Double-barrelled surname sounding like CNY

From ‘Bound together in name’, 30 Dec 2012, article by Lisabel Ting, Sunday Lifestyle

When freelance writer Yu-Mei Balasingamchow was in school, examinations were more of a nightmare for her than for most other students. “It was really troublesome to fill in my name on optical answer sheets. Sometimes, by the time I was done, it felt like half the exam had gone by,” says the 38-year-old.

Ms Balasingamchow’s unique last name is an amalgam of the names of her parents – Chow is her Chinese mother’ family name, and Balasingam is the name of her half-Chinese, half-Ceylonese father.

Her parents created it to “give people an idea of my heritage, although they did acknowledge that it would be troublesome”, she says.

…Double-barrelled surnames such as Ms Balasingamchow’s seem to be more acceptable now, and raise fewer eyebrows than in previous generations.

Mrs Wendy Chiang-Cheong, 40, who wed in 1998, recounts that her mother did not take similar steps to retain her family name as it was uncommon then.

…Mrs Chiang-Cheong, who is married to a 41-year-old IT project manager, admits that her last name can be quite a mouthful. “Some people have told me that my last name sounds very noisy and reminds them of Chinese New Year,” says the counsellor.

If you’re a member of British royalty in the 1930’s you could collect women surnames like Pokemon. There was an Earl of Buckinghamshire called John Hampden Hobart-Hampden-Mercer-Henderson, which made it much easier to just refer to him as the Earl of Buckinghamshire. Today if you want to sound like a conqueror you don’t need multiple surnames. You just need to give yourself a name like Romeo Tan.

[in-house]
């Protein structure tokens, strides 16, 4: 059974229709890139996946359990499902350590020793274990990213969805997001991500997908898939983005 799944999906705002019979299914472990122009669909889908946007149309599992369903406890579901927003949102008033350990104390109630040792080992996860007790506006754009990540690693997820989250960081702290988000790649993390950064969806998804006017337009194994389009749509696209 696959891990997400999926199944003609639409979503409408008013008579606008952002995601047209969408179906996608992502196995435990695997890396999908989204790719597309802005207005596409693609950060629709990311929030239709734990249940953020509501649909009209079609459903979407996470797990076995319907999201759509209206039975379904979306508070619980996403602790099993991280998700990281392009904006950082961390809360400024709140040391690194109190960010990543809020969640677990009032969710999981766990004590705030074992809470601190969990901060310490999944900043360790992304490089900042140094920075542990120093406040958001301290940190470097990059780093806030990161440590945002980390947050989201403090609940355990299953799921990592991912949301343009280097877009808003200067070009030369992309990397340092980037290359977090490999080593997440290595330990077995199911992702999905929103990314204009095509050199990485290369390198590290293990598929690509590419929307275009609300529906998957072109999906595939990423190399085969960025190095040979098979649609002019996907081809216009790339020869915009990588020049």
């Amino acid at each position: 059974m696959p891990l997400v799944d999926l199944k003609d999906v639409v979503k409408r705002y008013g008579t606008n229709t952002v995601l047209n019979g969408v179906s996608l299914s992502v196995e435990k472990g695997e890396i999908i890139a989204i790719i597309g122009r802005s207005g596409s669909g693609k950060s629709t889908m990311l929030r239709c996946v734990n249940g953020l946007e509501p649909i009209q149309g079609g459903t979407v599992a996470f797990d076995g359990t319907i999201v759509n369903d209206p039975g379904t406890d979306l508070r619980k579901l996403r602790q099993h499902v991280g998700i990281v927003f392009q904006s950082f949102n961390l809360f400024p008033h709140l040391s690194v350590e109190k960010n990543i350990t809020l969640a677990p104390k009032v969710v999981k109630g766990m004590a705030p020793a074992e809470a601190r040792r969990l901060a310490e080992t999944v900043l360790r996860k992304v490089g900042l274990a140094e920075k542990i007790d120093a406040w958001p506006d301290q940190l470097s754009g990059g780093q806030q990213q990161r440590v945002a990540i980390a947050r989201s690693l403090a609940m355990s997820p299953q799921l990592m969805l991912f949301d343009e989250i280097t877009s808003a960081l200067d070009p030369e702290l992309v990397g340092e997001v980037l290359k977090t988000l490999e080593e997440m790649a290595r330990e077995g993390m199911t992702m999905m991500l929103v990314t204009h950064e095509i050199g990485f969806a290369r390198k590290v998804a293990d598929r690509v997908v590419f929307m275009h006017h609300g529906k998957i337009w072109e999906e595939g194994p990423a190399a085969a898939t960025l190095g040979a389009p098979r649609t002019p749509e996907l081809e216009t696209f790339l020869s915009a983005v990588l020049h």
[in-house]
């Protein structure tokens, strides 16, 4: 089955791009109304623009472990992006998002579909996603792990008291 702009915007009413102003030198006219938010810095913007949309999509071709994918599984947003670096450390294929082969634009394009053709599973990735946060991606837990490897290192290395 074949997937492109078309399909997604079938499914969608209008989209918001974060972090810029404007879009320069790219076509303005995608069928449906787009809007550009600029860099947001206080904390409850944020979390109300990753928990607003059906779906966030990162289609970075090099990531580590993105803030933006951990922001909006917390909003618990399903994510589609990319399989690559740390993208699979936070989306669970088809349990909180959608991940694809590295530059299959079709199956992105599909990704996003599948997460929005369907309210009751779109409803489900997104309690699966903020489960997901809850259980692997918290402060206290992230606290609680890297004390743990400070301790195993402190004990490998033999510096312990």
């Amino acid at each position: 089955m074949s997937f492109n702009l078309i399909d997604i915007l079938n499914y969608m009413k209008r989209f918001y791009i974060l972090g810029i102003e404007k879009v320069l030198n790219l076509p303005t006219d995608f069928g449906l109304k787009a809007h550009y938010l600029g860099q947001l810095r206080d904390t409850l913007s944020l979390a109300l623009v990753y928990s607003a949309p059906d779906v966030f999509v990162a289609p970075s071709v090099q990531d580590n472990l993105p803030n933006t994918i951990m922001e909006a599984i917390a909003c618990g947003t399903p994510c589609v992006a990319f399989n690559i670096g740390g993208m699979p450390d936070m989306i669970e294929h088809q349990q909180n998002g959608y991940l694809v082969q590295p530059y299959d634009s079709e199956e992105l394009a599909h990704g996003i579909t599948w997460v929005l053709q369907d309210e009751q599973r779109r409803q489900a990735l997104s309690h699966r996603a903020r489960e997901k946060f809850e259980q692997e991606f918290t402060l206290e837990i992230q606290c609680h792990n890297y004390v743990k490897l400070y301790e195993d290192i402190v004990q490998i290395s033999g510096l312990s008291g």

Having a double-barrelled surname that is onomatopoeia for cymbals clamging or almost a soundalike for a dim sum staple is awkward, but not as awful as the wacky permutations that Tweeters contributing to the hashtag #SurnameMashups have come up with. Here’s a sample of dual combinations of Chinese surnames that you may wish to avoid adopting or bequeathing to your children:

Hong-Gan, Chee-Tan, Long-Kang, Yam-Seng, Ngiam-Kheng, Seow-Leow. And the list goes on.

Some would use hyphenated/combined surnames to their advantage as a killer ice-breaker and personal marketing tool. Yu-Mei Balasingamchow herself mentioned in an interview that her surname made her more ‘Google-able’. Try it yourself (type Balasingamchow) and you’ll find her filling the entire first search page. And just about every page thereafter.

Even if, thankfully, your double-barrelled name doesn’t sound like food, drains, toasting or Hokkien expletives, there’s the question of order: Husband or wife’s surname first? This was a question posed since the early 1980s, when women were already using such combinations professionally. Without any formal convention on how hyphenated names should be arranged, you’d have people second guessing your actual maiden name.  Or perhaps the order is chosen solely to avoid the catastrophic reverse; Tan-Chee, for instance.

In fact, double-barrelled names were actively DISCOURAGED by the Registry of Births in 1981, when there was the possibility of quadruple surnames if two individuals with dual surnames married and had children. Things would get more complicated if you were of mixed race. If you took up your Caucasian husband’s name entirely, you may be accused of ‘selling out’ your Asian heritage. Yet, too much cross-fertilisation to the extent of triple and quadruple-barrells would make you sound like a theory discovered by a team of physicists or mathematicians rather than an actual person. And if pulled off creatively, that may not be a bad thing after all.

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